“Until I started doing this research, I never even thought of the fact that women might have children while they’re incarcerated,” said Fuller. “I have just been so overwhelmed by the strength of women who have been through the worst possible thing a person can go through and, oftentimes more than once, they’ve had to endure these things.”
“Unbroken” also highlights leaders in the criminal justice reform movement. In 2016, Ivy Woolf Turk founded Project Liberation. She described the organization as a personal development platform that uses life coaching, arts-based interventions and other trauma-informed healing modalities, such as yoga and meditation, to help women disrupt old behavior patterns. Part of the goal is to help them discover their own intrinsic motivations and inner resourcefulness. Turk is proud of the organization’s success rate. Of the more than 300 women who have gone through the holistic program, none have gone back to prison.
Before Turk was convicted of a felony, she was an advertising and real estate executive. After serving a four-year federal prison sentence, she faced barriers and recognized the lack of help women have access to when they come home. The mother of four went back to school to become a life coach and began helping others.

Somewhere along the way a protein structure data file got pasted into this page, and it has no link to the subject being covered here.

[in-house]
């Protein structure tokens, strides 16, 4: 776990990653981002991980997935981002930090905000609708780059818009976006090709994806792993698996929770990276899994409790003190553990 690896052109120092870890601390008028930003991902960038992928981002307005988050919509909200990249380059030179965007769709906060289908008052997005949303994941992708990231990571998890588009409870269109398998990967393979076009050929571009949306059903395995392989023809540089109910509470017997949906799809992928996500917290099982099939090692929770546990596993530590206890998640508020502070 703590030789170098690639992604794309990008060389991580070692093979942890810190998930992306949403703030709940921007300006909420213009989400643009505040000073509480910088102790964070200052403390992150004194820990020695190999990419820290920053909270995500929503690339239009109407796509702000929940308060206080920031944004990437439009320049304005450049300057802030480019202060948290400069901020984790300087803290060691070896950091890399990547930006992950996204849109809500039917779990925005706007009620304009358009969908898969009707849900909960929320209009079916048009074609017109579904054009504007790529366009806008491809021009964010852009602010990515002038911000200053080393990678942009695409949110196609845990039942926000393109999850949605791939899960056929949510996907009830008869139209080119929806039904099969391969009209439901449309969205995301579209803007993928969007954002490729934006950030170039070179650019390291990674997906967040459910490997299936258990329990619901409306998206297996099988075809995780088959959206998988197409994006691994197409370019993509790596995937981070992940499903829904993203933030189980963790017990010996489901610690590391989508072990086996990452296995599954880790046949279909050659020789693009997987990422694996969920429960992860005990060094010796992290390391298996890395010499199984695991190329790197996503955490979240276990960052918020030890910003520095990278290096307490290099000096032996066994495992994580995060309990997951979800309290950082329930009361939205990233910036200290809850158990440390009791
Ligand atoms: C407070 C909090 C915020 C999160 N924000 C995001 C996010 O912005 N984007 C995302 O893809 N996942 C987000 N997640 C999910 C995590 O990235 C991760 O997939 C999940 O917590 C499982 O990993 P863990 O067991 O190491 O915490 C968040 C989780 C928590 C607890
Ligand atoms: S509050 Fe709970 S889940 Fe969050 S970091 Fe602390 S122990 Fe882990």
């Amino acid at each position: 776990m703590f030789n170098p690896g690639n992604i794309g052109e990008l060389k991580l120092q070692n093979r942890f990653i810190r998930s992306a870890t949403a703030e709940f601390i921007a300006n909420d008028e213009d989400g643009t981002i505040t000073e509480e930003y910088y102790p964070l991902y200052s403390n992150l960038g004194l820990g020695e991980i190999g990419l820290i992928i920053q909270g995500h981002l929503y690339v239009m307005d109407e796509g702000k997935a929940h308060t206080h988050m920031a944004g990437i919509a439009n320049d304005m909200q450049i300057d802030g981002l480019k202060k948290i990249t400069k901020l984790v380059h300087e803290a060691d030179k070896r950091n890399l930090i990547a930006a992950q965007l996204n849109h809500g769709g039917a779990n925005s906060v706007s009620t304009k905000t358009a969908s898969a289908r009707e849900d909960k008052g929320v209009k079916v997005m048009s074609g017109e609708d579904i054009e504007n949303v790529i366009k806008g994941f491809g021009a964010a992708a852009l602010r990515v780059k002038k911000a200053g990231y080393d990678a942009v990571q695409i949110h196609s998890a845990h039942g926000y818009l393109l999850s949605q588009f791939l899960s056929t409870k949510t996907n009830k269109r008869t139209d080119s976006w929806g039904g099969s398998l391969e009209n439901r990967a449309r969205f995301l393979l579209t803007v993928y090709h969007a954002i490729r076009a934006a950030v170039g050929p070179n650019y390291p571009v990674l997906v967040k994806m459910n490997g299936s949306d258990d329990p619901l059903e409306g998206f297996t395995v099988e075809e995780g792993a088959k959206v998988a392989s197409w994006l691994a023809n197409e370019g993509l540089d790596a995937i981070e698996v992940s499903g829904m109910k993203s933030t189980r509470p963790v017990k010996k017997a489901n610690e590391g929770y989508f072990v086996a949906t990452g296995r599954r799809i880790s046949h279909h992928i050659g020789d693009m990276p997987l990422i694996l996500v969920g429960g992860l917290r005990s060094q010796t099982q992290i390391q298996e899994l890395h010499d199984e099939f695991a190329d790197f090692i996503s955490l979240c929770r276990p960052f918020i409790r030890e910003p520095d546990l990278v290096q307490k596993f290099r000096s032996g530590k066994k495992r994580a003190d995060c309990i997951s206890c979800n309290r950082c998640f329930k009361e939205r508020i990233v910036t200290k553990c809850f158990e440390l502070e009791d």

“I realized if I, a woman who came from privilege, who was highly educated, couldn’t make it, what were my sisters supposed to do? And all the women I left behind. And that’s when I knew I was living my life authentically,” said Turk. “I really would like my legacy to be ‘she left no woman behind.’”
The need for advocates isn’t going to decline anytime soon. Statistics show the number of women in prison has skyrocketed. There’s been an 800 percent increase in the past decade.
Another component of the exhibition is informing visitors of the Dignity for Incarcerated Women Act, which aims to improve the treatment of women in prison. According to The Hill, Sens. Elizabeth Warren (D-Massachusetts) and Cory Booker (D-New Jersey), plus Reps. Pramila Jayapal (D-Washington) and Karen Bass (D-California), reintroduced the bill last month. It calls for women to be placed closer to their families and not be forced to choose between using money to call home or purchasing menstrual products. The Dignity campaign is a nationwide effort to change laws in 20 states by 2020.
“Unbroken” shows there is hope for women to build a life more significant than their criminal records. Today, Eady has repaired her relationship with her daughter and encourages other women not to give up.
Turk helps her clients move past the shame, blame and fear of not being good enough, “People don’t understand that until we heal the individual pain, we’re not going to heal the collective.”
WHAT: “(Our Love Is) Unbroken by Bars”
WHEN: Runs until June 15
WHERE: CoCA, 113 3rd Ave. S., Seattle
Lisa Edge is a Staff Reporter covering arts, culture and equity. Have a story idea? She can be reached at lisae (at) realchangenews (dot) org. Follow Lisa on Twitter @NewsfromtheEdge